Heffner: Let’s look back at the question of, of information to perhaps give those who are watching us today a better sense of what you mean about public information going corporate. How has that most egregiously manifested itself?
Schiller: Well, it occurs in so many ways that you can select one or another and go on from there. I would say one way is that there has been such pressure exerted on the national government in the last 20 or so years to cut back their public informational activity, to restrict it, to not make it available because we must recognize that the largest generator of information in our country is the national government. It produces vast amounts of data on people’s lives, on their health, on their welfare, on their education, on their…you name it. There are governmental studies, reports and materials. Now what happens to all that information? In the past this was the repository of the nation. It may not have been used by everybody, but it was there and you could get it. For example, I remember when I was a college student, I could send a penny postcard…even that’s fascinating…
Schiller: …penny postcard…write to my Congressman or to a government agency…”I read about this report, would you make it available?” And I’d get that report back in, not that many days. Today if you wanted to do that, first of all you wouldn’t probably even be aware of the report. Secondly, if that report was made, it would now be in some kind of a private cache of information and you would have to pay for the report. And this is the kind of thing that’s been going on. Government data being basically coming out of taxpayers’ money, if I even may use that expression, the whole set of governmental activities produces information which came out of original taxpayer funds, and that information has been sequestered more and more into the private sector.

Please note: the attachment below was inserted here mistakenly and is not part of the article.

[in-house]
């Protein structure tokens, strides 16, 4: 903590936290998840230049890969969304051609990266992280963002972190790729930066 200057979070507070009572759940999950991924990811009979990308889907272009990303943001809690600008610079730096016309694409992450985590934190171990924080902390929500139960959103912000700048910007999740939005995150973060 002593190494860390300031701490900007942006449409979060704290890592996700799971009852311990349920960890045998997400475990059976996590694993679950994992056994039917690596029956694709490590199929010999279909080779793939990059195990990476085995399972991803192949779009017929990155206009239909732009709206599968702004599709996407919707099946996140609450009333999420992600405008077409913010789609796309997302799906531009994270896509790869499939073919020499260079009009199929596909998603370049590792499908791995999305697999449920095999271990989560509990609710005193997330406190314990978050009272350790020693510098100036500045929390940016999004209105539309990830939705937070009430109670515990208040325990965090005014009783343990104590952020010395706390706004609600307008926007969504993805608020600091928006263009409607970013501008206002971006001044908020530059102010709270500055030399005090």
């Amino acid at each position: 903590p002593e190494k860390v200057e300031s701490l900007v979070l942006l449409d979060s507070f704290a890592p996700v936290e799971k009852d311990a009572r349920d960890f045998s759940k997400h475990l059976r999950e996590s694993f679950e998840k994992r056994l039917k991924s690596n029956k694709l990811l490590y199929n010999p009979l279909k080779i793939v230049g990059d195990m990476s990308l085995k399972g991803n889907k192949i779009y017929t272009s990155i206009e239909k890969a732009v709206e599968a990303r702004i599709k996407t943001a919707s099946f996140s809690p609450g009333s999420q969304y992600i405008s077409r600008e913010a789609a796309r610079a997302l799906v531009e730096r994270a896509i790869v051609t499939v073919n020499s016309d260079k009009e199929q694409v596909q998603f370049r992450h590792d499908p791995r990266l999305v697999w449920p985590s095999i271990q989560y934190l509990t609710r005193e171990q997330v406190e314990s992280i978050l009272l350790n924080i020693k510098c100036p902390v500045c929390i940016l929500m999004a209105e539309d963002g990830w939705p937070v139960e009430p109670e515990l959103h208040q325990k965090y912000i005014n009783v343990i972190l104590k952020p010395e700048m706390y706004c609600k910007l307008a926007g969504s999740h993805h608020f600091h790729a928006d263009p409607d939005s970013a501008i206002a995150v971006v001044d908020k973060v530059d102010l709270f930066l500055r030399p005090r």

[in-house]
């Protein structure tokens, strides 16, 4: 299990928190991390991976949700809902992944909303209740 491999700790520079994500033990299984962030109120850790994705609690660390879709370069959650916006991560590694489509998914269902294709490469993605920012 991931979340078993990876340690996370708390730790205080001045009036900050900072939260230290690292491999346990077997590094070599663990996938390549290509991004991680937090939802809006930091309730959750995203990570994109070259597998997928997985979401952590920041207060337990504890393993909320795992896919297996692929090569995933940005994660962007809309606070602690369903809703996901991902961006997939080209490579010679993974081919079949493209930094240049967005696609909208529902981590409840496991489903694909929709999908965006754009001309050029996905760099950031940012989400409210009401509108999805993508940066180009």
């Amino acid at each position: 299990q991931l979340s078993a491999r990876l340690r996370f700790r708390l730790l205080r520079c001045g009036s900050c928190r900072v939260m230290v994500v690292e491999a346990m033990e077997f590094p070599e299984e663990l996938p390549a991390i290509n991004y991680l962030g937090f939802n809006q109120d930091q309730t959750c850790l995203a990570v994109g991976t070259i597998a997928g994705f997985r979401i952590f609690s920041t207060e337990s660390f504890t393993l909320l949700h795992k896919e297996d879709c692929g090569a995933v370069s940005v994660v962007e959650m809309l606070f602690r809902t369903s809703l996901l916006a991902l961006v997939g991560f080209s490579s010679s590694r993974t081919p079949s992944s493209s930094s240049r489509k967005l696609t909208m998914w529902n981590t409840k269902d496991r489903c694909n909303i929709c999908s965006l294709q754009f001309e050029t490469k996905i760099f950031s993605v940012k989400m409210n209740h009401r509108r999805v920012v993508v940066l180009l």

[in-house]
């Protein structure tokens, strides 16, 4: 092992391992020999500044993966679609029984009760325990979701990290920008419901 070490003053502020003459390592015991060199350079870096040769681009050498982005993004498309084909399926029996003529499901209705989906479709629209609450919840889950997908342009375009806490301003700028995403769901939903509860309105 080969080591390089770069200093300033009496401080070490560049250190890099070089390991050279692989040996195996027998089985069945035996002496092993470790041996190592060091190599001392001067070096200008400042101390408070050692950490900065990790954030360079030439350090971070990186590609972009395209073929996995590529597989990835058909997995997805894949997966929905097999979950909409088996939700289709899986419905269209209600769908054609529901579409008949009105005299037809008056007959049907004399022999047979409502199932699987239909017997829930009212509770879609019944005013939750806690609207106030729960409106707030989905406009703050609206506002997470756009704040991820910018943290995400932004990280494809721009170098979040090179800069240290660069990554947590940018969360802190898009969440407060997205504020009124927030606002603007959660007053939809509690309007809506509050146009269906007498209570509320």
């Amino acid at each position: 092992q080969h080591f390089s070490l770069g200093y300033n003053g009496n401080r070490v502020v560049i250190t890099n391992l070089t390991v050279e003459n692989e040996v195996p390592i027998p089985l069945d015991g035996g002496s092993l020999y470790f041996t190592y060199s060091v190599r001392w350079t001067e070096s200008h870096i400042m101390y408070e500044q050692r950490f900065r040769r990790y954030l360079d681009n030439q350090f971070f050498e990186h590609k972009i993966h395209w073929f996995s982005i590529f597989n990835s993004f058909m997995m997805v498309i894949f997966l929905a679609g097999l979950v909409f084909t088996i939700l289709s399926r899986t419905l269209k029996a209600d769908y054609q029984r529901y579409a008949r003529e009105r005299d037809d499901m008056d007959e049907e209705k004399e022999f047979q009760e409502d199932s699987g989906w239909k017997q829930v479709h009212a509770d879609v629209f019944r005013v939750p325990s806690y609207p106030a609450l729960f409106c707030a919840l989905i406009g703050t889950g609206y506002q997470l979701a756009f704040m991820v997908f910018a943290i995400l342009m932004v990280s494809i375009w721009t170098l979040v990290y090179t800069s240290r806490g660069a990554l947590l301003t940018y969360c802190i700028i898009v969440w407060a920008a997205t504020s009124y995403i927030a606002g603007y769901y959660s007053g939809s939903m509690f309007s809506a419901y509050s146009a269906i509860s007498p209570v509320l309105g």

Heffner: But the question I think I have to ask again is “Why?” Because our nation doesn’t have enough tax dollars to continue to respond to the once penny postcard? I remember getting all the TNEC reports…
Schiller: I did, too. I did, too. Fifty-five or forty-five volumes.
Heffner: …one would have to have thousands of dollars. Now…
Schiller: You’d have to have thousands of dollars. But that’s not…it’s not because they can make money…the government makes money from it…it’s because of this over-arching outlook that social activity cannot be left as it is and it has to be turned over to private money-making and that has, in a sense, underpinned this large scale disposal of this informational stockpile into largely corporate hands.